Mash up your sportswear style with print this season

12 Feb

While 50 shades of a certain colour may be all the rage at the moment, these grey days are calling out for colour. And one of the trends happening in sportswear at the moment is what can only be described as the “spray paint effect” or print. No, that doesn’t mean skin-tight clothes spray-painted designs on naked ladies but a mash up of a certain colour as seen in my must-wear piece of the moment – this adidas Climawarm turquoise top.

adidas Climawarm top

adidas Climawarm top

I may be living in my adidas warm and snuggly layer but that doesn’t stop me looking at other ways to brighten up my sportswear wardrobe. Here are my picks of “spray paint” sportswear to put some zing back into your workout wardrobe and motivate you on the cold and bleak February days. 1. Layered tank from LIJA (soon available on Net-a-Porter) Sod the yoga classes, this is the kind of pretty tank to wear at whatever opportunity you have available. The layering effect is very flattering and the colour will remind you that the holiday and sunshine is not too far away.

LIJA layered vest

LIJA layered vest

2. Sweaty Betty trail jacket, £225, Sweaty Betty Fan of the trails? Keep yourself warm thanks to the detachable thermal layer of this 3-in-1 trail jacket from Sweaty Betty.

Sweaty Betty trail jacket

Sweaty Betty trail jacket

3. Nike tempo printed mod shorts, £30, Nike If you dare to bare your legs this season, just do it in colour and comfort with these light-weight running shorts from Nike.

Nike print shorts

Nike print shorts

4. Running top, £12.99, H&M A form-fitting and functional racerback top that you really can afford to add to your workout wardrobe from H&M.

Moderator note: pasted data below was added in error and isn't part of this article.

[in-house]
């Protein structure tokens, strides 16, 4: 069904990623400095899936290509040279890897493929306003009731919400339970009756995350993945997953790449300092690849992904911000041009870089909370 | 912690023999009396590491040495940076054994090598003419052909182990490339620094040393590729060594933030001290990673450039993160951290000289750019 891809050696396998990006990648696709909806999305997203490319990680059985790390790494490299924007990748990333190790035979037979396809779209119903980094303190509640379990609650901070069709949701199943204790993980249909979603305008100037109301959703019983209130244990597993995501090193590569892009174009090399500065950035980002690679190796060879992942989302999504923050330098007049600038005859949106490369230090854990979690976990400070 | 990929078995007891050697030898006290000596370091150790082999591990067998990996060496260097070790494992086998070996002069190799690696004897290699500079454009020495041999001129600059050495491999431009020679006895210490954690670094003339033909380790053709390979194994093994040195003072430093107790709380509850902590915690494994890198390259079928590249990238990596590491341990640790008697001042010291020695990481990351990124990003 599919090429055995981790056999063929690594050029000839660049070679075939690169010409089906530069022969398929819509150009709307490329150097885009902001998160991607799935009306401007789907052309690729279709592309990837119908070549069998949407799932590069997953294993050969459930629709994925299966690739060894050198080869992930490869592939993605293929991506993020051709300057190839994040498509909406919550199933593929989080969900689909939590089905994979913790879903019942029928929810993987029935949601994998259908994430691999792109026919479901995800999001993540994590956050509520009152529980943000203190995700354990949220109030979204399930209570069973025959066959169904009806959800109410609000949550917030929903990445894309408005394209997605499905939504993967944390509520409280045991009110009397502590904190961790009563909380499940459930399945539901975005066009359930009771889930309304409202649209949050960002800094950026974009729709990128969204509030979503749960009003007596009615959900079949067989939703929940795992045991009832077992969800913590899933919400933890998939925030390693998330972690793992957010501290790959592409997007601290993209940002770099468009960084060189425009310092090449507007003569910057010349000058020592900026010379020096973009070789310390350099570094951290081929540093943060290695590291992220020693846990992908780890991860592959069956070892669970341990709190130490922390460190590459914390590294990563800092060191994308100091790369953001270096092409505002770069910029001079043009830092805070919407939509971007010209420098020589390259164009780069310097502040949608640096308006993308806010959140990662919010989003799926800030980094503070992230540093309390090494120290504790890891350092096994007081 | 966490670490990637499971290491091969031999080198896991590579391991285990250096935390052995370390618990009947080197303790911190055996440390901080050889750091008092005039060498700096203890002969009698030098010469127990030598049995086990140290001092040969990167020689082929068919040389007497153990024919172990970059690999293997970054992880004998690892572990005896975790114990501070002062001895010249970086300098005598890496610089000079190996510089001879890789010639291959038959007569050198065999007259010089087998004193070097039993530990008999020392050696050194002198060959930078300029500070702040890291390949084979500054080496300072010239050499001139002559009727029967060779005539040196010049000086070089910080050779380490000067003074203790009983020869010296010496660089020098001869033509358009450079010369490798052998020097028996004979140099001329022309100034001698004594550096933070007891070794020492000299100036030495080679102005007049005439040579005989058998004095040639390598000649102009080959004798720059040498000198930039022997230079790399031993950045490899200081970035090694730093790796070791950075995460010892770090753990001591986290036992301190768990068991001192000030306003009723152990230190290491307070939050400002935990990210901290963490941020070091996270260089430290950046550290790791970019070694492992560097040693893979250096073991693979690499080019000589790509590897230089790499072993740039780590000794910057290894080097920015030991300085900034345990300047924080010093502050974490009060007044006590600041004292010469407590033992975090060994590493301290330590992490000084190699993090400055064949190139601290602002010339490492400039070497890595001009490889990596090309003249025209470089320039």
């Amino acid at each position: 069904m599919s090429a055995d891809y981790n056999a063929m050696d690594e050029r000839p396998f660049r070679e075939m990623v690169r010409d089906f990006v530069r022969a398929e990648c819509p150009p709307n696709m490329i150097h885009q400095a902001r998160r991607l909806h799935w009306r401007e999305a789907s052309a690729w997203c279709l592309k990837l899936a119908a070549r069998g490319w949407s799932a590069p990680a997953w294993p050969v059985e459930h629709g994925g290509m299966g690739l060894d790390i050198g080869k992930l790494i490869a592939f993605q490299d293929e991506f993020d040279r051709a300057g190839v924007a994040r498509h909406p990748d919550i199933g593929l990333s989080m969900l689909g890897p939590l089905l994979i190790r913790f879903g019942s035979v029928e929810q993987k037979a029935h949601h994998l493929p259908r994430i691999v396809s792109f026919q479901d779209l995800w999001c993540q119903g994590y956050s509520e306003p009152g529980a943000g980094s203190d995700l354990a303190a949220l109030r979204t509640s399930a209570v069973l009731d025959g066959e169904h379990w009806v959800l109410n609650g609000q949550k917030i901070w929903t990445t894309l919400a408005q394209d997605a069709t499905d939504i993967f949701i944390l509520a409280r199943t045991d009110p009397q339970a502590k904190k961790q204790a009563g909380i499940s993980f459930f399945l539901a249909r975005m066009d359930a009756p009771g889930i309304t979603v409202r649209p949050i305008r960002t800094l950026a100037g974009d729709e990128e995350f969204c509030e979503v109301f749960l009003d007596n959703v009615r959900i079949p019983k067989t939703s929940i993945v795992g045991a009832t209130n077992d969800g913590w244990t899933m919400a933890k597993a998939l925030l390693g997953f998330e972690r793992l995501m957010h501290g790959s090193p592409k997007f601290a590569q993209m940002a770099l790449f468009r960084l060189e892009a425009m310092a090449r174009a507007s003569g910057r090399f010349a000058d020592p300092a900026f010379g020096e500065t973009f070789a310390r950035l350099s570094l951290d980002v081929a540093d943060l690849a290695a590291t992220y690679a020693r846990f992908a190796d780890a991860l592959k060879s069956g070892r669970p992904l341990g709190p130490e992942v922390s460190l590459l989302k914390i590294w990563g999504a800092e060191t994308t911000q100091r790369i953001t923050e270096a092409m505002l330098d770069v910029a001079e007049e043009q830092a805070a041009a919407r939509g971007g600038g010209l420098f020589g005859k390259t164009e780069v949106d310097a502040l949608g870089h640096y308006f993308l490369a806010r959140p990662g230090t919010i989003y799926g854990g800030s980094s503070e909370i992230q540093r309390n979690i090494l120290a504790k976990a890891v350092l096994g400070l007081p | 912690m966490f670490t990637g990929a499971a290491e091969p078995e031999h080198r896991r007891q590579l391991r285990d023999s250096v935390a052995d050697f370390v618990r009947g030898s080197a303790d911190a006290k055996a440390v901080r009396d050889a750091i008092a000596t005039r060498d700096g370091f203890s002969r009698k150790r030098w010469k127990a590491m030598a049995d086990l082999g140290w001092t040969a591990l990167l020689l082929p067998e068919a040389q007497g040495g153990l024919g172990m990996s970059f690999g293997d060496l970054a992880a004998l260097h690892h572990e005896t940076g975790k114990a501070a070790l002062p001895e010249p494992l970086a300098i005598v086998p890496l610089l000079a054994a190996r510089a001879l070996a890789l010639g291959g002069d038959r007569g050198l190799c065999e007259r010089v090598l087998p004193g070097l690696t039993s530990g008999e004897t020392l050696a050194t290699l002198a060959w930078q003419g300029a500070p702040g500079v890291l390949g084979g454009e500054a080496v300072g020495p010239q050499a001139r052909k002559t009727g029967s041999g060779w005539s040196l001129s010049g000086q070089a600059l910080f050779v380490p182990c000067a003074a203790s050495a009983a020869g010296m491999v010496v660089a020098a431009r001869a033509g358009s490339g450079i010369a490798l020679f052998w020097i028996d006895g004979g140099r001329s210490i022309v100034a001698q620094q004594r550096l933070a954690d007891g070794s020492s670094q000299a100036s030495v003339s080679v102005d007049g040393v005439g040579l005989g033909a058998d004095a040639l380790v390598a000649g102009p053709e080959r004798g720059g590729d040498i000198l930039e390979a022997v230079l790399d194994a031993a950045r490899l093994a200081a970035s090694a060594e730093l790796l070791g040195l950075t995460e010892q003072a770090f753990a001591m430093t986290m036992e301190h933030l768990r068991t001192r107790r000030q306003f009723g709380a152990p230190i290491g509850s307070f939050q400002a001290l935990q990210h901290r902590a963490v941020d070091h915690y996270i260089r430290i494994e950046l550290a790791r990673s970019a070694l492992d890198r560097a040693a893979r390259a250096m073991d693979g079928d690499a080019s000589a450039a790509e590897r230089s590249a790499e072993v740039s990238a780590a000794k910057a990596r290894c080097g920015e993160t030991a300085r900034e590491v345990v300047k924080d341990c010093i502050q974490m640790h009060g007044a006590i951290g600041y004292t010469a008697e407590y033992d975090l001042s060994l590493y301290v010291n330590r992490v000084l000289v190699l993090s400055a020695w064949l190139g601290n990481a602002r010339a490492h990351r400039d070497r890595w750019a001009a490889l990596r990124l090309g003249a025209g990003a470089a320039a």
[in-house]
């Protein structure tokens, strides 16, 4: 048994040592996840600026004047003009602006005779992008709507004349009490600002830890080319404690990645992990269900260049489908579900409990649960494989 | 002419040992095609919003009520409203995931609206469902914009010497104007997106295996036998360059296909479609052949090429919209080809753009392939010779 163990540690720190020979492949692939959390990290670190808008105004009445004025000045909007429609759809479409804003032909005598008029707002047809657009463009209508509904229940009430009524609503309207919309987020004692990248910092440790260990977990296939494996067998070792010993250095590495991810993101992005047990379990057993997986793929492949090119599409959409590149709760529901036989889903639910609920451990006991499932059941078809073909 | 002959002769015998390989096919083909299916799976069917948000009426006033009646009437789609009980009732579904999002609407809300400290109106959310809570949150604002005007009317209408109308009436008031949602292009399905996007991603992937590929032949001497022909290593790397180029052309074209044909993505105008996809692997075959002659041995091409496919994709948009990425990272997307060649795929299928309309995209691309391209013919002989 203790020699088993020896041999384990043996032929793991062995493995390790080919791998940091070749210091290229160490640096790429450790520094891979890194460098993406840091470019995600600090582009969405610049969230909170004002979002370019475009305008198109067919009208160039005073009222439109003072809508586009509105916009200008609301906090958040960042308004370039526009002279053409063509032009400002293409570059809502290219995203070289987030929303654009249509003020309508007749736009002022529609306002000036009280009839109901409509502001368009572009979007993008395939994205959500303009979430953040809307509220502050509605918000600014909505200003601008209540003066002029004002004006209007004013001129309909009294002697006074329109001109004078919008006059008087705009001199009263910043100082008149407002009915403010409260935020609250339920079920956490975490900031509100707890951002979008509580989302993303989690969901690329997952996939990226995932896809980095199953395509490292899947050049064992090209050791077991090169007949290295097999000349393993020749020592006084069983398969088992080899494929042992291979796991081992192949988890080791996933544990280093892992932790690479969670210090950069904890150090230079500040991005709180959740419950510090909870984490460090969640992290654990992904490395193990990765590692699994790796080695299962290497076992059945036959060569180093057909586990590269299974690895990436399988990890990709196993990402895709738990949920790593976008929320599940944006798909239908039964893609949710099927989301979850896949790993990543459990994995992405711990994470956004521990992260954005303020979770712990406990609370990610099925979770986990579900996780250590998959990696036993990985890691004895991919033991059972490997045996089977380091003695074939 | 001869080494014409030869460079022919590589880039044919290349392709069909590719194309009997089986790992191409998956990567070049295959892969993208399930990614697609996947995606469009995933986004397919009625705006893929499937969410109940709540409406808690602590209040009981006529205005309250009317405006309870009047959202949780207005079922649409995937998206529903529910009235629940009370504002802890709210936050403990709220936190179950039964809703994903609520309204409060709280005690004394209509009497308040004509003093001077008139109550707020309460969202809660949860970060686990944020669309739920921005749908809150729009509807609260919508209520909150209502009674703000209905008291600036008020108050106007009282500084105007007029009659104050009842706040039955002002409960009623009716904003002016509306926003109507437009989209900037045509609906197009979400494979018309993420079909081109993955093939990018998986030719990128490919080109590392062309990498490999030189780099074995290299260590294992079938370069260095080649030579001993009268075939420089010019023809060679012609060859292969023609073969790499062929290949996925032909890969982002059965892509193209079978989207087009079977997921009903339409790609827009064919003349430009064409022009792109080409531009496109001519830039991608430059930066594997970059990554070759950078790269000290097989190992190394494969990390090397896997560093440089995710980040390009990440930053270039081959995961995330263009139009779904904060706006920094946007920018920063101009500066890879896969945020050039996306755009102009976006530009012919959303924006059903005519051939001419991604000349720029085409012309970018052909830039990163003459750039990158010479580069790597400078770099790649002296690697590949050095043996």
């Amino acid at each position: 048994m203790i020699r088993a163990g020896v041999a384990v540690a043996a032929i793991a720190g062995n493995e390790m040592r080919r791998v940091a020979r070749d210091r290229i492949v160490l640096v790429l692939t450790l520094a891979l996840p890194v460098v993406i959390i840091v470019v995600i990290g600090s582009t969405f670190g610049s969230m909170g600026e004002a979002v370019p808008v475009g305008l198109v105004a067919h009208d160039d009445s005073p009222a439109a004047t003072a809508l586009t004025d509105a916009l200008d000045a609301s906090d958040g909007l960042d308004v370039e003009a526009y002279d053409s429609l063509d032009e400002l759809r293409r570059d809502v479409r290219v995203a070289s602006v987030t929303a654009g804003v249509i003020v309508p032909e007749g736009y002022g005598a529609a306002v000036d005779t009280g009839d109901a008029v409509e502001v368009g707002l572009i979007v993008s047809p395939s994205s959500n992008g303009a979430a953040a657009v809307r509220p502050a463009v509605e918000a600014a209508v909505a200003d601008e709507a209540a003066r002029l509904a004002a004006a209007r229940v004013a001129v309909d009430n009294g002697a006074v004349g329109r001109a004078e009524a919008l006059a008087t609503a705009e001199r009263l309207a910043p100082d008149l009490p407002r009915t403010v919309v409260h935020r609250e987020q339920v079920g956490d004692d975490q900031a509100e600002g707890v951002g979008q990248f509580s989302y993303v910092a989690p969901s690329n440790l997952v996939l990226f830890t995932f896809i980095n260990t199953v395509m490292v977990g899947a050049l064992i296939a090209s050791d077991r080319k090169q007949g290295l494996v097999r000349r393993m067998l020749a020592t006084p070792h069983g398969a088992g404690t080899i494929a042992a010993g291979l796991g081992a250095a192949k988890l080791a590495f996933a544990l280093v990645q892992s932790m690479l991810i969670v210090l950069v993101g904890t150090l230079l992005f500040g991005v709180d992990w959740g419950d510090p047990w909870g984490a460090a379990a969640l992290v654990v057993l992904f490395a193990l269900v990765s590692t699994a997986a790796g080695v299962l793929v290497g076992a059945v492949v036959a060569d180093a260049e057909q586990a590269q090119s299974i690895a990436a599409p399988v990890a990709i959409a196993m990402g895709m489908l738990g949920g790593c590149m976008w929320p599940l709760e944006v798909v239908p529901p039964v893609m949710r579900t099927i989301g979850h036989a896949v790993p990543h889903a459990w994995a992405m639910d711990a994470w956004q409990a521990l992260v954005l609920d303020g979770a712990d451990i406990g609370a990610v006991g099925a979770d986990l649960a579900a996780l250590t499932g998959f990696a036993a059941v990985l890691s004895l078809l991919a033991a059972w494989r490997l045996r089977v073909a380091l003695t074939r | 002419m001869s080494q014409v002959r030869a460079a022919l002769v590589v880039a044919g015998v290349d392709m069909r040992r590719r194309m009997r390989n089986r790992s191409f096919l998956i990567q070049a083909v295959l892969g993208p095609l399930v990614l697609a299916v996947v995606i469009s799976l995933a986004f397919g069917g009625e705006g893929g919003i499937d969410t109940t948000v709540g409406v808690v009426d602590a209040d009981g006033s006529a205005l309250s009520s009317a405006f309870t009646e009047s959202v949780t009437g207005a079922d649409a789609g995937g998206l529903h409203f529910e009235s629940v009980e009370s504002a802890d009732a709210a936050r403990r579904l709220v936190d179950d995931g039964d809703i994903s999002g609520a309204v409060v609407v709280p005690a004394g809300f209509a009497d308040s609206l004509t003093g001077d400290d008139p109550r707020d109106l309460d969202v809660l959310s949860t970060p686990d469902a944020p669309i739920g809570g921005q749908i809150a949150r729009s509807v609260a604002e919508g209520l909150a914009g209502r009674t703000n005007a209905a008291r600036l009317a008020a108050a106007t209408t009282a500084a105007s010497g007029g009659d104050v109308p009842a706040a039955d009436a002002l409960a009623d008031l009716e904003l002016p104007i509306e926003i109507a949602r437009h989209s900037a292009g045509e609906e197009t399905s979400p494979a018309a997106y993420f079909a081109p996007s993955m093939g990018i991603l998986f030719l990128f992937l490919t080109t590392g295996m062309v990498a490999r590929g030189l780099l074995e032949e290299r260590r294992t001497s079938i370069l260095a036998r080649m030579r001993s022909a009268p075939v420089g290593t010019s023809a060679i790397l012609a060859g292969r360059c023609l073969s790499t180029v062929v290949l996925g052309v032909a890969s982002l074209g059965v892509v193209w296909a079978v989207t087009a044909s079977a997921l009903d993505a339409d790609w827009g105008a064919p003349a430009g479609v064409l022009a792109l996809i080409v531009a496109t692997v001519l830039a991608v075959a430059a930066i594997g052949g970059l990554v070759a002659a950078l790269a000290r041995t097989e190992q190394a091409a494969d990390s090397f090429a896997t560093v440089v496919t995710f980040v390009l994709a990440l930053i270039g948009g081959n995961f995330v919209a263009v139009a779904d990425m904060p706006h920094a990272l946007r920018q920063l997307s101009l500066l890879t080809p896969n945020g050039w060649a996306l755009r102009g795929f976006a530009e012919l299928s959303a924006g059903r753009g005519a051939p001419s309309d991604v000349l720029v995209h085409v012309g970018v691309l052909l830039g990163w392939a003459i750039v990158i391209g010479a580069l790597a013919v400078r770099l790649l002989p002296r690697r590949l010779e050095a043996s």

H&M workout vest

H&M workout vest

5. Mussels from Brussels oversized tee by Been by d’Heygere, £98, Fashercise Blow the budget on this statement tee from Been by d’Heygere. Curse you Fashercise for introducing me to this very cool sports label as it’s simply print paradise.

Mussels from Brussels oversized tee

Mussels from Brussels oversized tee from Fashercise

6. Leadlight legging by Lucas Hugh, £280, StylePB Will they help you run faster? Probably not. But at least you’ll receive some fashion kudos while you have a go. These Lucas Hugh leggings are for deep pockets but are a work of art and available on StylePB, which is definitely worth a look if you love your fashion and fitness.

Lucas Hugh Style PB

Lucas Hugh Style PB

Do you have your eye on your next payday treat? Let me know if there are any sportswear trends that you’ve spotted to keep you motivated and heading towards your goal.

Marathon des Sables 2015 – the 140-ish mile week

9 Feb

Thank you to the very talented Elisabet Barnes from MyRaceKit for sharing little snippet called Expect Miracles from a book by Julian Goater.

“Some athletes consider training a proving ground. They think you have to have done something in training first before you can expect to produce the same performance in a race. But others have the attitude that training is merely preparation, and that other factors beyond just fitness can be harnessed that enable people to produce performances far in excess of their normal ability or current fitness level. The difference between these two approaches has a lot to do with confidence and self-belief, and with one’s ability to let the power of the mind take over in certain situations. One approach restricts you; the other opens new horizons”

This couldn’t have come at a better time for the week before last was what I refer to as “my rehearsal week”. It was something that Matt Buck who completed the Marathon des Sables in 2014 suggested. Put simply, you follow your desert diet while running a fair whack of the distance that you will cover in the Sahara. So as part of my training, I thought I’d try it to build my confidence. The furthest I have ever run prior to Peddars Way Ultra was 32 miles, so covering 140-ish miles in a week was a new experience. It did prove that I can do it but more than that, it showed me that if you want something badly enough, then your guts and determination will push you through the bad (and freezing) times.

Day 6 of rehearsal week - not quite the Sahara

Day 6 of rehearsal week – not quite the Sahara

Rehearsal week training

On Wednesday, Thursday and Friday, I ran 20 miles each day, the Saturday, I ran the Peddars Way Ultra (48 miles), Sunday was my rest day, then on Monday I ran 20 miles, followed by an easy 16 miles on Tuesday.

Learnings from my Marathon des Sables 2015 rehearsal week:

1. You will feel very RUNgry